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‘Community health is desperate for support’: GP’s plea to policymakers


Kate Walker


24/03/2023 3:33:22 PM

For more than two decades Dr Kate Walker has been treating society’s most vulnerable. She says the situation has never been more challenging.

Dr Kate Walker
Dr Kate Walker has spent more than 20 years working in community health.

During my 20 years of working in community health in the North and West of Melbourne I have learnt the skills of engaging and assisting our most marginalised people.  

I have soaked in their diverse, resilient stories and struggled to help them to access the care they need.  

The joy of the work is to witness small shifts in my patients’ health, their loyalty and appreciation of my efforts and to be inspired by the dedication and care of my colleagues. There is a pride we share in being able to assist people with so many layers of disadvantage and complexity.  

Over this time, however, my biggest challenge has always been to make my work financially viable for my employer through MBS funding.  

That situation is now more challenging than it has ever been.

When I began in 2001, community health medical services used to turn a profit, and those funds were used to subsidise other services.  

Now, they run at a substantial annual loss for the community health organisation I work for.  

I am a GP at Footscray cohealth, which for 50 years had kept its doors open at the weekend – as a community health centre as well as in previous guises.

When it became clear it was no longer financially viable to do so, we tried to stay open on Saturdays by charging a co-payment. However, our community health patients could not afford it and stopped making appointments.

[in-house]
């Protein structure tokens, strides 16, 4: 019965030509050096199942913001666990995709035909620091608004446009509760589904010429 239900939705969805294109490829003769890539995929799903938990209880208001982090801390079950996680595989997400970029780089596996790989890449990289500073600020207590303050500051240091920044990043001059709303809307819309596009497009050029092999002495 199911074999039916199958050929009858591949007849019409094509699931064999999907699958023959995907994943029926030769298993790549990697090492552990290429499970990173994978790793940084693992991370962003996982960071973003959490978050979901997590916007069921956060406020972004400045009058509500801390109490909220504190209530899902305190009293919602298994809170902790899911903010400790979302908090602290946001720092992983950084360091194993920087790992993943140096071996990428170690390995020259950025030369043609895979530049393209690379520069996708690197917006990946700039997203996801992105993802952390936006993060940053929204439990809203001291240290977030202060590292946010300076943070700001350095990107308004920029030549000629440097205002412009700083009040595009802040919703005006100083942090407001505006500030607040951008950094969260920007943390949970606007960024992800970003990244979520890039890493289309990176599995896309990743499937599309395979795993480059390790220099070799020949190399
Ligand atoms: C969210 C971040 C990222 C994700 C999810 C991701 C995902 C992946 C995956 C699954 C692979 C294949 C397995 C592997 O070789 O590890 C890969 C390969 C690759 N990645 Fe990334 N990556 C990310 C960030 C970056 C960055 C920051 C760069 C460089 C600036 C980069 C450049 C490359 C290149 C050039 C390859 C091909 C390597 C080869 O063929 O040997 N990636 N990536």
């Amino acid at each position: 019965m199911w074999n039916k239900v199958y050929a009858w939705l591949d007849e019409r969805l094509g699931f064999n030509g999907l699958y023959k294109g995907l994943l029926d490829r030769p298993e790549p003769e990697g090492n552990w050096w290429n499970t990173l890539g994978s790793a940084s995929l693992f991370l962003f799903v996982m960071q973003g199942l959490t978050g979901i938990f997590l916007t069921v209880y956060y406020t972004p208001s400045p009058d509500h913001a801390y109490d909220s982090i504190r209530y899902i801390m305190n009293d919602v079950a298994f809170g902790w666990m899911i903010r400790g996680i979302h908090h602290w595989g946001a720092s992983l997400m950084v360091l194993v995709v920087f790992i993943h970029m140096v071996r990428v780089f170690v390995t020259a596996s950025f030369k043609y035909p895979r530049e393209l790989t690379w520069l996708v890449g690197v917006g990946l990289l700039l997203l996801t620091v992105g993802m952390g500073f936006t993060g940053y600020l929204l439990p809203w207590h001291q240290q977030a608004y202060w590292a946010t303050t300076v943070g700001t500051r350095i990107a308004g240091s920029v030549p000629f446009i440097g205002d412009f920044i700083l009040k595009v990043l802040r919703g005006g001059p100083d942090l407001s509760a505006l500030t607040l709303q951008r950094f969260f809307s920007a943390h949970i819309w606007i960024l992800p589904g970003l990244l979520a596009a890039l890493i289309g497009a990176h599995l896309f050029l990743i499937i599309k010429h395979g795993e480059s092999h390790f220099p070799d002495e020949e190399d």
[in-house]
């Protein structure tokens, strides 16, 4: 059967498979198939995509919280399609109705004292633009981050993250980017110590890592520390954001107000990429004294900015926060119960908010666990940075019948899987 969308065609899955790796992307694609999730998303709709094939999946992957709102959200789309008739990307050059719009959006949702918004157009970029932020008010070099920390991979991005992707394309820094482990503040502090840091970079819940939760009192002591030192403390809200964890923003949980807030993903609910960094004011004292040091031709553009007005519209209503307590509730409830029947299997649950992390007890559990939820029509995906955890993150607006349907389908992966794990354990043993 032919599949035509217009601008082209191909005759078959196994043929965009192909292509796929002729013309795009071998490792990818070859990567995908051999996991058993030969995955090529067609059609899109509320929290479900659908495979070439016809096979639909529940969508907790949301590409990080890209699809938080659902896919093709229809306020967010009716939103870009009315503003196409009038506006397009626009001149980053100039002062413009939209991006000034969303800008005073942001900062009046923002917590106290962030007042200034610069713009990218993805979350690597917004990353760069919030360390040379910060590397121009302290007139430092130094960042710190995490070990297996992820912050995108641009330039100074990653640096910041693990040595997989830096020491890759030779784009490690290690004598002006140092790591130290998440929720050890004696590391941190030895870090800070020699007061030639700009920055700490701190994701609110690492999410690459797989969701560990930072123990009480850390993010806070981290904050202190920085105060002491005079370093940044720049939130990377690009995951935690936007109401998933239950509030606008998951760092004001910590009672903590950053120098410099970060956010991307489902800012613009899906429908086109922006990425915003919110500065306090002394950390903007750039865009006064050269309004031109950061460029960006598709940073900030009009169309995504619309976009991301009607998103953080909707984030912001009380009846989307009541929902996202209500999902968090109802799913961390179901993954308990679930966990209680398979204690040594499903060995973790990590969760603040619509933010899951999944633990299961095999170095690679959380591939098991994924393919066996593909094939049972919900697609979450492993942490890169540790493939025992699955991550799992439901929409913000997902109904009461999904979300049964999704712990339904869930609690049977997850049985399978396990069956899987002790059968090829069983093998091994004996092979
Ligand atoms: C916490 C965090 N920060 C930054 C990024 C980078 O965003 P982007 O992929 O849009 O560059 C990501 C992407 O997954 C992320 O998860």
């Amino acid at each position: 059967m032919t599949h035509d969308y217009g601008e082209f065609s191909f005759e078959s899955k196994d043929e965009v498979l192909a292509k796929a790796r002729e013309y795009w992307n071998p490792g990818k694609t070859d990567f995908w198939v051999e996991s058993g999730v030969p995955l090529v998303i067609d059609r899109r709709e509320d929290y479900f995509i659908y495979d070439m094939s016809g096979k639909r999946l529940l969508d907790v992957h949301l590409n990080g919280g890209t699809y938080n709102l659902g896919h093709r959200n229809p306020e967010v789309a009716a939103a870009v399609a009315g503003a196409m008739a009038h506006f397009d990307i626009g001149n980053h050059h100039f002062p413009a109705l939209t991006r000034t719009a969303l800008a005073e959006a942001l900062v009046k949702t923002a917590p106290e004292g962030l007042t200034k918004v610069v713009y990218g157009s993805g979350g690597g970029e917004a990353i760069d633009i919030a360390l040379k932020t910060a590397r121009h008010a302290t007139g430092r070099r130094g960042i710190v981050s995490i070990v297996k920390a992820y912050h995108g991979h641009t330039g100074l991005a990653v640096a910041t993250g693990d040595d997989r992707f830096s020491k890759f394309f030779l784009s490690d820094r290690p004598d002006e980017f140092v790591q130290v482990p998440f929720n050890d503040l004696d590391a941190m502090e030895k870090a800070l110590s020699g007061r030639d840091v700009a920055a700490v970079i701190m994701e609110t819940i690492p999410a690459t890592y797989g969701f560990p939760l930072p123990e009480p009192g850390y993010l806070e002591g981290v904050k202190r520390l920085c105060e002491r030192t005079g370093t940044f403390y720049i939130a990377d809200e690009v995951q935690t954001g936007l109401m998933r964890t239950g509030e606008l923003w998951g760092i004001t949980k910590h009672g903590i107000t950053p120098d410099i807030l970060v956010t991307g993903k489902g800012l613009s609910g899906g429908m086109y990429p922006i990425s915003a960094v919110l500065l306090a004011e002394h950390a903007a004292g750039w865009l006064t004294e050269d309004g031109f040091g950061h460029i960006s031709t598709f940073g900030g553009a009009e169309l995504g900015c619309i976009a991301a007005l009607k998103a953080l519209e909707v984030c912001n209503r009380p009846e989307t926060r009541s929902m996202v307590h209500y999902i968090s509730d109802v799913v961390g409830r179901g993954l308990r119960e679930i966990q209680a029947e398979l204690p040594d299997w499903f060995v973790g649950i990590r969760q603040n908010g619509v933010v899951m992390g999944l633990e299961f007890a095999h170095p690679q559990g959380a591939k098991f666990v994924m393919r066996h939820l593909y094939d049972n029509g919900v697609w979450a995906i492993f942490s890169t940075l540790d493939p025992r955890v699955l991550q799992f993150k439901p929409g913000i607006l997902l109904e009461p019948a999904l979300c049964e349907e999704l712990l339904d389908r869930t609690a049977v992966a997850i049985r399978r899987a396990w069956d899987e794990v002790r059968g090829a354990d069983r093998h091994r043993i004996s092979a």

It has now been shut on weekends since last September, to the detriment of many vulnerable patients and surrounding health services that need to soak up the extra demand.  

Despite the pressures we face, I have not seen community health GP work represented in the Strengthening Medicare Taskforce review and wanted to reflect on this further. 

Community health in Victoria includes a myriad of services, targeting the health and social needs of the most disadvantaged. There are co-located, low cost allied health, counselling, dental, refugee health, drug and alcohol, family violence, outreach mental health and homeless teams amongst the many other services.  

There are also wonderful community based, group initiatives building social networks and practical skills. My all-time favourite referrals have been to a men’s cooking group and an African women’s sewing group, reflecting the value of tailoring to diverse individuals.  

During the hard COVID-19 lockdown at the high-rise towers, community health teams were at the base of the towers, assisting residents. These pop-up services evolved into COVID-19 testing, vaccination and health promotion services and employed high-rise tower residents in their teams.  

The most complex and vulnerable patients travel long distances to see me and my community health colleagues for a number of reasons.  

We book long consultations, we work with interpreters, we continue to bulk-bill healthcare card holders, children and pensioners during the week and do not charge asylum seekers without Medicare access. We are co-located with many other services they need.  

Our schedules fill with the most complex, time-intensive patients who struggle to access care in the wider community.  

If they cannot get into our bursting schedules they present late and sicker to over-stretched EDs.  

Community health medical services are usually only funded by the MBS. As the MBS is not tailored to the needs of those with complex needs or those who cannot pay, GP services in community health are under significant financial strain.  

There is a financial disincentive to spend longer with patients and Medicare rebates have failed to keep up with raising costs.